That completely depends on your image (on its grey values). For fluid and bone I suppose the threshold values should be somewhere at the edges of the histogram (near completely white and completely black). These values vary per image. If you would like to use it in an algorithm, a primitive algorithm could look at the image histogram and put the thresholds at particular values according to rules.
      E.g. only bone and tissue are visible / are not black / have ‘higher’ pixel values, so look for the peak in the histogram for the black pixels and put the threshold somewhere near there. You could do the same for bone as it has white pixel values which are at the opposite side of the histogram.

  40. Prabhu Ramanujam schreef:

    Hi Patrick,

    I am using k-means for document clustering. I identify the tf-idf and store that in hash table. Could you please help me how to process the next step. Please suggest me any ideas. Thanks in advance.

  41. Patrick schreef:

    Hi Prabhu,

    Are you clustering documents or do you want to cluster the words in a document? (What exactly is the goal you’re trying to achieve)?
    With clustering you pick cluster centers and based on a distance measure you assign objects/terms/whatsoever to these clusters.
    Think well about what you want your clusters to contain and how you define distance (what your distance measure would be).

  42. Prabhu Ramanujam schreef:


    Thanks for your reply.

    I want to cluster the documents and then want to take the words from the documents which are all clusters. If i got the cluster as {doc1, doc5, doc8}, then i want to get the similar words from these three documents. I plan to use Euclidean distance. Please help me out.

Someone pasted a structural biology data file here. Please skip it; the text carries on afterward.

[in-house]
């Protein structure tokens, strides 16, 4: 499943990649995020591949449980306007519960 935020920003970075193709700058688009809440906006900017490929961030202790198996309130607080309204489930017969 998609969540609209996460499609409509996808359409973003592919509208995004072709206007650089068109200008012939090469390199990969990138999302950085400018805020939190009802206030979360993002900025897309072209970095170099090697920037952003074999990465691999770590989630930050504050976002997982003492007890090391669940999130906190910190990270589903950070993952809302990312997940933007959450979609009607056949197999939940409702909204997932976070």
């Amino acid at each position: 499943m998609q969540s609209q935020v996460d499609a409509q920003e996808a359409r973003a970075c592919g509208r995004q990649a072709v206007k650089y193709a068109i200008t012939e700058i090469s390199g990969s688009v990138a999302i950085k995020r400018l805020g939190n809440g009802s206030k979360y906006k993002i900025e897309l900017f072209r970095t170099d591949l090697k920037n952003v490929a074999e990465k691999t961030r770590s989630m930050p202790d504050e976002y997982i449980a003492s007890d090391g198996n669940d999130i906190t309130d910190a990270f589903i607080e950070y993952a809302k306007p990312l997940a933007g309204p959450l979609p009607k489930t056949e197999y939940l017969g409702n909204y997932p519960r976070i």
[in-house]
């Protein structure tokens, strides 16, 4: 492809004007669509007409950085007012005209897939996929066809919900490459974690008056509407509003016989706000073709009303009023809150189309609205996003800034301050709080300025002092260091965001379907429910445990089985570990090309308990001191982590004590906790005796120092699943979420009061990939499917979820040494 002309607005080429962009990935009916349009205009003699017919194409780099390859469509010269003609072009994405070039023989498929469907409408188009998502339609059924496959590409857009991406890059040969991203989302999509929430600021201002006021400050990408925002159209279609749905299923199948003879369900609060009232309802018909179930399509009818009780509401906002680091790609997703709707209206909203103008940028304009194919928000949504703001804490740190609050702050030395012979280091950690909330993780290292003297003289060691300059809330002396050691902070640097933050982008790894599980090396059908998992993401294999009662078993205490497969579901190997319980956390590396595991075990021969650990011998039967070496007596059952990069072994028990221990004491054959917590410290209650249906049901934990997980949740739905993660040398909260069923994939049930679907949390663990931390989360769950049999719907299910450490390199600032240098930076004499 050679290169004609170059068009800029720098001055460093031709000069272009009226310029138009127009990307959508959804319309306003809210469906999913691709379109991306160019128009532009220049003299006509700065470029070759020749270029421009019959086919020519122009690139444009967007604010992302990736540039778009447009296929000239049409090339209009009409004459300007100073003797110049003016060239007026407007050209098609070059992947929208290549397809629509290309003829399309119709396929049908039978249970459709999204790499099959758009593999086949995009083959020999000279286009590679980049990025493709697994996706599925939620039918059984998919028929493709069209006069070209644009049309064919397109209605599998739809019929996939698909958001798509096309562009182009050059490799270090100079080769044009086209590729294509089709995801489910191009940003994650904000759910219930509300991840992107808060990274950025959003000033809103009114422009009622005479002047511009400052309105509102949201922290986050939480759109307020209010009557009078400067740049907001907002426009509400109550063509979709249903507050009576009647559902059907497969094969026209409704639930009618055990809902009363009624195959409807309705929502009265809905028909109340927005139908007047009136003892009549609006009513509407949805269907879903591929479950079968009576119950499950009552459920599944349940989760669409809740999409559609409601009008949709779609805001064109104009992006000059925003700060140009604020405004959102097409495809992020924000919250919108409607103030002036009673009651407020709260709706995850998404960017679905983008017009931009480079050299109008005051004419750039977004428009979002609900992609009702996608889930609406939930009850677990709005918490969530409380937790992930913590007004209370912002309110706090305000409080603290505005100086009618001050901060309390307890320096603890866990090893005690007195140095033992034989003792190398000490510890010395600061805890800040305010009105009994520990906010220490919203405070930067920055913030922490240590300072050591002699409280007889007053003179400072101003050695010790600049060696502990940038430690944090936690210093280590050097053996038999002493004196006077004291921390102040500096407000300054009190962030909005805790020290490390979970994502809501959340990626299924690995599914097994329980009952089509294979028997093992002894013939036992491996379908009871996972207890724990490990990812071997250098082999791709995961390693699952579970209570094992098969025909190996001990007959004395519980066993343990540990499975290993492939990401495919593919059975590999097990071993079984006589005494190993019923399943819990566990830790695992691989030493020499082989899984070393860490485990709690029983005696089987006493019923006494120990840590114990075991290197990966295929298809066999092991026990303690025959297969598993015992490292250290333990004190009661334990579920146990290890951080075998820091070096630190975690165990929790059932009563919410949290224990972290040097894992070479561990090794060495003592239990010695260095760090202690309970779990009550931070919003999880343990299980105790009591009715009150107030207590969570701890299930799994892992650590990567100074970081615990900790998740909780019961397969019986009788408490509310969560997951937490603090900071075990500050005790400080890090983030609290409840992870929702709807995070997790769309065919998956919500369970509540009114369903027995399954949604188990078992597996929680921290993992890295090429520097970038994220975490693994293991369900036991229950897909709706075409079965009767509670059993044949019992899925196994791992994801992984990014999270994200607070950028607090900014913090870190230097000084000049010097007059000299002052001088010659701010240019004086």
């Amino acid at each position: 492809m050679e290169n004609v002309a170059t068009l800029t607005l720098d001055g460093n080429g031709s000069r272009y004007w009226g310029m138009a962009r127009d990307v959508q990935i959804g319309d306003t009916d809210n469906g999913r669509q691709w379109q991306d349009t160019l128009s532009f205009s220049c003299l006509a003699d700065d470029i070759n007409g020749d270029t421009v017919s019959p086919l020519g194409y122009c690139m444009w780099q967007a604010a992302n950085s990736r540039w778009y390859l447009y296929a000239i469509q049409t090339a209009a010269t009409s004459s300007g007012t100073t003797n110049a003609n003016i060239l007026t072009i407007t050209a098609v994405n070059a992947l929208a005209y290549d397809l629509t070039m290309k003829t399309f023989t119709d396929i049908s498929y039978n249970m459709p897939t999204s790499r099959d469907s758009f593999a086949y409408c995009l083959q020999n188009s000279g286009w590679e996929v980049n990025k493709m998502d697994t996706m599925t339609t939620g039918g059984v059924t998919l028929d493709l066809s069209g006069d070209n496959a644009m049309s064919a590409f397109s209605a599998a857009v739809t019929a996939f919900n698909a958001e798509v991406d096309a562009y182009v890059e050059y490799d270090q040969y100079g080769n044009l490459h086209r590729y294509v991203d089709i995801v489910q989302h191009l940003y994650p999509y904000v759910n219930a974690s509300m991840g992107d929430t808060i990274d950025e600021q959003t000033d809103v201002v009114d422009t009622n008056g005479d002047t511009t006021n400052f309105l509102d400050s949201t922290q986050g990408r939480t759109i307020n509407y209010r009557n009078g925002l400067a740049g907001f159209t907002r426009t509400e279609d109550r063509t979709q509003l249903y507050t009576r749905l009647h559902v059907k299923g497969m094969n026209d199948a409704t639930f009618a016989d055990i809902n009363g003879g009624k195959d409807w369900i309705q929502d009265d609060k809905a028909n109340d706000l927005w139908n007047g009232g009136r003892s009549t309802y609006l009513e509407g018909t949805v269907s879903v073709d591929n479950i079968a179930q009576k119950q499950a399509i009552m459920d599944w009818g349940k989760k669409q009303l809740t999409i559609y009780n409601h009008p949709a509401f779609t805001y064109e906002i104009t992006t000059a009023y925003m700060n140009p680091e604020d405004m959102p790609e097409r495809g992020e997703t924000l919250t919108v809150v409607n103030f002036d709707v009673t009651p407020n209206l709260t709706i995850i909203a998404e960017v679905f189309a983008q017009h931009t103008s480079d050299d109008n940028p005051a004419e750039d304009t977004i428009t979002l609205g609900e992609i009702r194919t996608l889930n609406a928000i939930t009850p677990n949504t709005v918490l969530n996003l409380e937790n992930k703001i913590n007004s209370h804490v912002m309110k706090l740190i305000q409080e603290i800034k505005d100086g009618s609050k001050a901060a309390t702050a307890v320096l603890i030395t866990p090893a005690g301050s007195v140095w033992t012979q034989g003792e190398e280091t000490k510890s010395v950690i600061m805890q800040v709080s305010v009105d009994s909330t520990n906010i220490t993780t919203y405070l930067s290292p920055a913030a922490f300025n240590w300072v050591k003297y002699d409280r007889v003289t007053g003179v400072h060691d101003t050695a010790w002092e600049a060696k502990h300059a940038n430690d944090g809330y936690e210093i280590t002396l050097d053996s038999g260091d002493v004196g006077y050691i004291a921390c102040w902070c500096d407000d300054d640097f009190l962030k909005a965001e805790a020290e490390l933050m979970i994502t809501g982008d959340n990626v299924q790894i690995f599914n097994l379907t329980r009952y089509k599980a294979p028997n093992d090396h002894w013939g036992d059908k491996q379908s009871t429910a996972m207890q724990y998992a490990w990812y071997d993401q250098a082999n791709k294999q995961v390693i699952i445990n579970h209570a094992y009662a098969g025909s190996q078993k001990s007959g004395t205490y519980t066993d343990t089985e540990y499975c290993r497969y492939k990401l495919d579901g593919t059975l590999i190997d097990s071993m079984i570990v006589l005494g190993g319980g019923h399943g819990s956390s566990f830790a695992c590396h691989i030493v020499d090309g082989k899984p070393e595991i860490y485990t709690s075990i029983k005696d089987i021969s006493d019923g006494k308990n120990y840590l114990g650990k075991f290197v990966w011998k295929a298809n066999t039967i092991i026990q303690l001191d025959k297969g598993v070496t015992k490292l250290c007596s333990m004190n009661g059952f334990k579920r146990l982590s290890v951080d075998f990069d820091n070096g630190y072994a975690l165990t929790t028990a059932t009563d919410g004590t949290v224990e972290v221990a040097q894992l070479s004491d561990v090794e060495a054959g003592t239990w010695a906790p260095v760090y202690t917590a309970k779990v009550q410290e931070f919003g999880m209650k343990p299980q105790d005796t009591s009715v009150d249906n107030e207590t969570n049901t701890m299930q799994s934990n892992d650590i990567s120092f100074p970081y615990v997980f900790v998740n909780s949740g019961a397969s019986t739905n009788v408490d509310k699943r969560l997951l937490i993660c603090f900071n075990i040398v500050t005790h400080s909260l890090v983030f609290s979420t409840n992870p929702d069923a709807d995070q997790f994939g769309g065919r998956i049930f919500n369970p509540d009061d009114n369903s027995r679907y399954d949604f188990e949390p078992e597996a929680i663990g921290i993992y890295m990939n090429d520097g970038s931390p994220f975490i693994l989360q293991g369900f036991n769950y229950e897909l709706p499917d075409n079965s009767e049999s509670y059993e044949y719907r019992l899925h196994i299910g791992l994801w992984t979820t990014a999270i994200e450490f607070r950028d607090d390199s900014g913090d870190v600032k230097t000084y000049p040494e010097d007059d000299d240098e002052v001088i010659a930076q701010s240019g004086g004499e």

43. Patrick schreef:

    To summarize: You want to cluster the documents based on a ‘cloud’ of words. The outcome of the algorithm will be clusters of documents.
    To determine in which cluster a document belongs, the words in the document are used. That means that you use the words as a distance measure to determine the distance to the cluster centers.
    Is this correct?

    And how do you plan to determine this distance? What’s the distance between two words? And between a collection of words?

  44. Nagaswathi schreef:

    sir,iam in need of kmeans algorithm in java.could you please upload the code in to this website.I will be verymuch thankful if you could do this.
    thanking you sir,

  45. Patrick schreef:

    Hi Nagaswathi,

    I’ve put the source code in this blogpost
    The complete code in which it was active can be found on downloads page.

    Good luck 🙂

  46. Lamia schreef:

    Salut à tous d’abord je vous salut pour ces belles performances ça fait du bien de voir des gens qui s’intéressent et qui sont aussi ambitieux!
    pour ma part je voudrais de l’aide s’il vous plaît concernant l’algorithme de k-means pour former des cluster(groupes,communautés) de fans de films(système de filtrage) help me please!je suis préssée je n’ai hélas pas beaucoup de temps!:merci d’avance!!!!